This post is part of a series called the True Life Series, where we share stories written by Milwaukee area moms, but posted anonymously. By and large, these stories are more sensitive in nature or cover topics that may be triggers for some readers. Publishing the piece does not suggest an endorsement by MKE Moms Blog.
However, we want to give these writers the chance to share their stories in a safe space, in the hopes that someone else might resonate and realize they are not alone. Topics in the True Life Series are likely to draw a lot of opinions, but we want to be clear that, out of respect for the writers of these pieces, we will be monitoring comments carefully and deleting anything that is shaming, hurtful, derogatory or otherwise abusive.
I’ve been married to my husband for over a decade, and I’ve never had an affair.
But I do have a crush.
My crush and I met randomly about a year ago. Every couple of months, when the stars align and I happen to run into him, we’ll stop briefly and have a friendly, casual conversation. This should be the end of the story—except that I often can’t stop thinking about him for days afterwards.
What attracted me to this man? Sure, he’s good-looking, but honestly, the first couple of times we talked, I didn’t feel anything special. It wasn’t until the third or fourth time I saw him and he smiled at me—in a way my husband hasn’t smiled at me in years—that I felt something in my chest go flutter flutter, felt the blood in my veins run a little faster as a dizzying sensation took hold. In that instant, I was hooked.
The feeling I got when I saw this man was something I hadn’t experienced in a long time, and it was intoxicating. It was as if he’d seen into my soul and breathed new life into a younger, more idealistic part of me that I’d long since forgotten. Before I knew what was happening, this feeling became an addiction that I began to crave. Soon I found myself lingering too long at our usual meeting place, hoping to see him and exchange a few words, get a glimpse of that smile. I’m embarrassed to admit I scoped him out on Facebook and even—once—drove past his workplace.
Yes, I know I’m ridiculous and pathetic. But I’m not a complete fool. I’m not clinging to any misguided notion that this man and I will ride off happily into the sunset, as romantic music swells in the background. I’m a grown woman, thank you very much, and I intend to fulfill my responsibilities. I will remain an upstanding, respectable member of my community and workplace. I will continue to be a mom who takes good care of her kids, and a wife who stays faithful to her husband. There will be no surprises here, no shocking incidents of infidelity that forever brand my family and me with a scarlet letter of shame and distrust.
I know all of this. And even if logic were to fail me, my body reminds me daily that I’m much closer to menopause than the confusing whirlwind of puberty. So why am I behaving like some impulsive, lovesick schoolgirl stuck in a Twilight movie?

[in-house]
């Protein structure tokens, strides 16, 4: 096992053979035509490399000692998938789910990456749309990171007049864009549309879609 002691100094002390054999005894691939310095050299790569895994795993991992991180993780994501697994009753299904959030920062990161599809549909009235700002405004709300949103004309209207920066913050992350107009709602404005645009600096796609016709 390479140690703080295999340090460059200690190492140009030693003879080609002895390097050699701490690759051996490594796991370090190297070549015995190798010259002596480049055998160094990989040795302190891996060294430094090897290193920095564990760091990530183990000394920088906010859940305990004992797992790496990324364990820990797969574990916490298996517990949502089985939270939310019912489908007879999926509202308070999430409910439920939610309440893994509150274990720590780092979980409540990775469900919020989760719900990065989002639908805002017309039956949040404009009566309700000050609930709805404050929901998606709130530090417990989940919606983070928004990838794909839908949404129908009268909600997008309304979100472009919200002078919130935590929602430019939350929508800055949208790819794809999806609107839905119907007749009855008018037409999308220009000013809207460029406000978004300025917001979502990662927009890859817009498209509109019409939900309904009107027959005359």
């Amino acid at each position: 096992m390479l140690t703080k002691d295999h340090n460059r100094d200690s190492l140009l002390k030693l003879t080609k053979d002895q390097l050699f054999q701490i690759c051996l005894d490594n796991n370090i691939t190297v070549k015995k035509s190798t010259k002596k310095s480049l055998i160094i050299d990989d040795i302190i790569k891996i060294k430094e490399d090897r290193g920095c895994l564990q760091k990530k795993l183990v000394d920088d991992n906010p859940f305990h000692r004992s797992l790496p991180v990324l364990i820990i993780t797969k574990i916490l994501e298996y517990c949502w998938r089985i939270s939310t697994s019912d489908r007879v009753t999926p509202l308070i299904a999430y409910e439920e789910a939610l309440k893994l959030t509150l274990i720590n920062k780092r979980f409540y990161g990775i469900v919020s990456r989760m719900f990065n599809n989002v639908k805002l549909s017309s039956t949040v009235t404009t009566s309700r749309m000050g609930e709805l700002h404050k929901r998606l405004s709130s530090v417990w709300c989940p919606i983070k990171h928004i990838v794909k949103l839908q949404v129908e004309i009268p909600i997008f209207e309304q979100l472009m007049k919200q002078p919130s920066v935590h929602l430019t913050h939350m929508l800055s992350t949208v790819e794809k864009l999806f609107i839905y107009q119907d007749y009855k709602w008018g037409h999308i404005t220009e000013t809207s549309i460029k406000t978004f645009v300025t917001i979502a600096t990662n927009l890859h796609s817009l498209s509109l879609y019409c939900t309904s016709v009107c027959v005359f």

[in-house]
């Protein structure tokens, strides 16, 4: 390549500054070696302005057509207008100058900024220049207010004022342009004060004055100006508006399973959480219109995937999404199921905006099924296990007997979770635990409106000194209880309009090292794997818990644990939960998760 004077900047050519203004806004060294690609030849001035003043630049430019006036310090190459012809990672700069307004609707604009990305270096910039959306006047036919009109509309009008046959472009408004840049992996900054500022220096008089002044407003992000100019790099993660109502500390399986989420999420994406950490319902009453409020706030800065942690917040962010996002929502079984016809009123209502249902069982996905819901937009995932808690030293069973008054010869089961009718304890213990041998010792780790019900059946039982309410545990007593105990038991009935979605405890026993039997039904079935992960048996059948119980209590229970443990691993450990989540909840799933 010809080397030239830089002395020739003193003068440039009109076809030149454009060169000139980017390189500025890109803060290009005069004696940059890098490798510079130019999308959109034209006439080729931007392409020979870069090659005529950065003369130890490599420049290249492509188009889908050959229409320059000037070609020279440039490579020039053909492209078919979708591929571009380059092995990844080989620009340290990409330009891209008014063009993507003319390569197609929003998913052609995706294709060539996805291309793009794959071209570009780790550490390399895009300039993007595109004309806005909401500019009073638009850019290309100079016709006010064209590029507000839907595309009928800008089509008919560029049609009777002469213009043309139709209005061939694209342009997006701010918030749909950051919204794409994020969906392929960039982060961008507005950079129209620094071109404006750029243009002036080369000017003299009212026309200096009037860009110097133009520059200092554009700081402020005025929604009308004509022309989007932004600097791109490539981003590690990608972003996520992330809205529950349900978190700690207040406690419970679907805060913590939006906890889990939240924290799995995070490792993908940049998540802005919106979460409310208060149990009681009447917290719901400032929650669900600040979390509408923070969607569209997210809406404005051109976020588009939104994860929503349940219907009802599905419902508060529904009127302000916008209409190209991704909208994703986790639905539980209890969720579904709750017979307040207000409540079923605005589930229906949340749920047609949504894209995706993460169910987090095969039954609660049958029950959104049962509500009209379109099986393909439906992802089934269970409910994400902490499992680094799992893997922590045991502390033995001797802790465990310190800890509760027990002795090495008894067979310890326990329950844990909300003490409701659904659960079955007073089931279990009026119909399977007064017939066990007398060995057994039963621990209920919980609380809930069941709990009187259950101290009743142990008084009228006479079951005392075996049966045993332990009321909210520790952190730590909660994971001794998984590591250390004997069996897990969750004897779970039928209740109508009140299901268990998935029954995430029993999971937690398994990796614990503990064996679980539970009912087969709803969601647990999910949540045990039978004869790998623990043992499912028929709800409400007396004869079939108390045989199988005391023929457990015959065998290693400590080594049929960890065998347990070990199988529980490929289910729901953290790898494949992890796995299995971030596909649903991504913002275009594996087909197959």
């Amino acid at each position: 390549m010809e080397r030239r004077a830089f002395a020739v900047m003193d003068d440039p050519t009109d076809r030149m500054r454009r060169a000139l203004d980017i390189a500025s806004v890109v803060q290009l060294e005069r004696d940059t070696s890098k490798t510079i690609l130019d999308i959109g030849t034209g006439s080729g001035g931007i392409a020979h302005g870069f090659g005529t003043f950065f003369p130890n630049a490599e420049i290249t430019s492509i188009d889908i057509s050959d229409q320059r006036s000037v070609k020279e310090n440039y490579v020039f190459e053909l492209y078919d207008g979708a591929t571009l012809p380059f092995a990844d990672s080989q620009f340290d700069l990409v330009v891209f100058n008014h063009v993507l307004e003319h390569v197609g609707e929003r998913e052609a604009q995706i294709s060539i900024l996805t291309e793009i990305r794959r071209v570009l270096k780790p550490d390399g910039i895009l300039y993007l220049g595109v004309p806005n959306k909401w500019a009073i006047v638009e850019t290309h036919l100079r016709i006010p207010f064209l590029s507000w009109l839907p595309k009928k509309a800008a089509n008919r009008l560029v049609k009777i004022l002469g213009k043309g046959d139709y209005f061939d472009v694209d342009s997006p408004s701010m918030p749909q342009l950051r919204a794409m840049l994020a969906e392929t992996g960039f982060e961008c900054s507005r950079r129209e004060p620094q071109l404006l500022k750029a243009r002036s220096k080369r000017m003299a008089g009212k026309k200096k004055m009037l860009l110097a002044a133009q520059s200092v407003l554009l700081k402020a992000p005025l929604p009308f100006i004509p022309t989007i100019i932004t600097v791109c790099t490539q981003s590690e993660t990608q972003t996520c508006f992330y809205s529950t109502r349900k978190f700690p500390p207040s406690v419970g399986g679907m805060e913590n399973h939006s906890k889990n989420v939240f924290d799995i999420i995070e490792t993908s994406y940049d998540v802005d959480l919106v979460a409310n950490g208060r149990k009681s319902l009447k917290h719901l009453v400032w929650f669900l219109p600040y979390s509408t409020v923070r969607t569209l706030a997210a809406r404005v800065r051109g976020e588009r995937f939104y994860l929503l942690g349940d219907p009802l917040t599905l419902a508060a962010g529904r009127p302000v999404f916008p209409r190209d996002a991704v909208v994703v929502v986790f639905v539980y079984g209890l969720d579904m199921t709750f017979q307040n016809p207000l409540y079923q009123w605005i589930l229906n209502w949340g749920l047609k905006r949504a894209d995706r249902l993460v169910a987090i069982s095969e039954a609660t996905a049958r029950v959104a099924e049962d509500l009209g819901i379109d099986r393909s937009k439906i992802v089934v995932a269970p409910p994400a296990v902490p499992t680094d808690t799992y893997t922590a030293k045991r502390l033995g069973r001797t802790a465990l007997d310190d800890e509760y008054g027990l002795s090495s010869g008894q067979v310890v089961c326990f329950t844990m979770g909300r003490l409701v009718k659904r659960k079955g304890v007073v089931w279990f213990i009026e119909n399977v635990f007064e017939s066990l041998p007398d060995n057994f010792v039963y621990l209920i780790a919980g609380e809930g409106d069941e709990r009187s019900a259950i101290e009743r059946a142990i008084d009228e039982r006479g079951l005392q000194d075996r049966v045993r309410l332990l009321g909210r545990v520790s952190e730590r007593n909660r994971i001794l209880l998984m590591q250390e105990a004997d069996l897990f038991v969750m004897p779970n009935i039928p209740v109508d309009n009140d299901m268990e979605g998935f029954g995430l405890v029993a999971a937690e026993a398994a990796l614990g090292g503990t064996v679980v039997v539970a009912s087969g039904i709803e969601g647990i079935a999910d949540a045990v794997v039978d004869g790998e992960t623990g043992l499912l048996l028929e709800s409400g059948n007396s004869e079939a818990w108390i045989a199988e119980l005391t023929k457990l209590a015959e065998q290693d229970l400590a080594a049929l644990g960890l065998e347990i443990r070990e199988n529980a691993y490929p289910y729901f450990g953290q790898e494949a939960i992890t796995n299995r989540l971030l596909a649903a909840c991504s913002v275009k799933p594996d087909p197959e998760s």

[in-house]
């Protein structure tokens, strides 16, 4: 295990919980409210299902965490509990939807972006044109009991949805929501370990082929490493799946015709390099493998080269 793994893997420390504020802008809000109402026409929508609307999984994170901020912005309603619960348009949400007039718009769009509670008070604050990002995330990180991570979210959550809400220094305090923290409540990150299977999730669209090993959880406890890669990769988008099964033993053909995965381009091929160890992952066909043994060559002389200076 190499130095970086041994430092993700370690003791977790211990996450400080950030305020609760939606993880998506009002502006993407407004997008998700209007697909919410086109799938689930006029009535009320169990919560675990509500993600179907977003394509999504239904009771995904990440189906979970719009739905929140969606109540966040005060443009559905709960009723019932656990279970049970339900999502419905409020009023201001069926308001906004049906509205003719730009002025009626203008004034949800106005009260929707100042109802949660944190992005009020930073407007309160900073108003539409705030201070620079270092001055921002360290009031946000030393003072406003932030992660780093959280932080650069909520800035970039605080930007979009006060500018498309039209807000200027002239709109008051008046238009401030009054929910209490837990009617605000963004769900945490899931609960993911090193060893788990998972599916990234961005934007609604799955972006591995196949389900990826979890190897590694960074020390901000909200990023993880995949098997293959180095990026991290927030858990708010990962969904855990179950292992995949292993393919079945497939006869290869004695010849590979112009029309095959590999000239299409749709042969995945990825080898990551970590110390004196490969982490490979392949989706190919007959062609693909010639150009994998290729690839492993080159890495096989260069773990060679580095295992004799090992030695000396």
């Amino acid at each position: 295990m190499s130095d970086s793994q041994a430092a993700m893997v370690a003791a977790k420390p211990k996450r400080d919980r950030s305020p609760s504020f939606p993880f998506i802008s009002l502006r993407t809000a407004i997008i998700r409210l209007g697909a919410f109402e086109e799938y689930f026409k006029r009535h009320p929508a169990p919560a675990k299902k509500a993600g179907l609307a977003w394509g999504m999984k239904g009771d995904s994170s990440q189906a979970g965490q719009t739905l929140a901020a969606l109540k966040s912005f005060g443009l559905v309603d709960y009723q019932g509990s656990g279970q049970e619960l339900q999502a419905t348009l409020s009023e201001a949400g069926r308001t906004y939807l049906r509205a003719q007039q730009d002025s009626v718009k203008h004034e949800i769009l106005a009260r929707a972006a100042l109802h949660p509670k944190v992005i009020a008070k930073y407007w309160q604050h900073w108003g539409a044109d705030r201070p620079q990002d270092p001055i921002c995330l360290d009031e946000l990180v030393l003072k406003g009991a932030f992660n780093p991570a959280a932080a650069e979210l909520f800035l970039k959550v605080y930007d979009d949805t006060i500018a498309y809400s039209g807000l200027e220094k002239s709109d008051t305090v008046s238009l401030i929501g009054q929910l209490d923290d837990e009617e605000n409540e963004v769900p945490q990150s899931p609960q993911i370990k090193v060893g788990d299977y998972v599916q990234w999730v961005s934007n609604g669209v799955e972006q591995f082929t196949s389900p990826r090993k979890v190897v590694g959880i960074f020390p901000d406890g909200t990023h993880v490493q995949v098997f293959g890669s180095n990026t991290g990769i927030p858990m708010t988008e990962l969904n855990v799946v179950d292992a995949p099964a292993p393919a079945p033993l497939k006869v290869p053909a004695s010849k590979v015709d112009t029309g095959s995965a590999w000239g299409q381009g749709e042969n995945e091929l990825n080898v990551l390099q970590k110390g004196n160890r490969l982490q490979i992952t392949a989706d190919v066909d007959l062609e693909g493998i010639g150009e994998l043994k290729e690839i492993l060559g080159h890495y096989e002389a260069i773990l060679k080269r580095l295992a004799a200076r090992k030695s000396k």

Because, quite simply, I miss being in love.
I think I was in love with my husband, long ago. There are two times in particular that stand out: when we first started dating, and right after we got engaged. I recall the feeling that stirred within me: the heady, exhilarating thrill of being young and knowing I was so deeply cherished by another person.
But somewhere along the path from dating my husband to becoming the mother of his children, I fell out of love with him. I suspect it happened gradually, as those exciting feelings faded and got replaced by a steady, predictable routine that most days feels more like a business arrangement than a romance.
On the outside, I carried on normally, but deep down, I knew something was missing. In my dreams, I’d see other men—sometimes ex-boyfriends or the unrequited loves of high school, but most often the faces were those I’d never seen in real life. What stood out in these dreams was a sweetness so vivid that it brought tears to my eyes.
In these dreams, I was so passionately in love that a kiss felt like magic, igniting all of my senses.
I would wake from these dreams heartbroken that my real-life relationship felt so different from those in my imagination. When I met my crush, I think my subconscious was desperately looking for something to focus on, a new way to channel my unfulfilled romantic notions.
Well-intentioned friends have advised, “Spice up your marriage!” I’ve tried, but coordinating a date night more than every month or so has been tricky. Even a rare weekend away doesn’t reignite the spark. Maybe other relationships have succeeded where I’ve failed, but for now, the cold, hard conclusion seems to be that once the thrill is gone, there’s no bringing it back.
For the most part, I am content. I adore my children, and I am grateful for the life my husband and I have built together. I will always love him.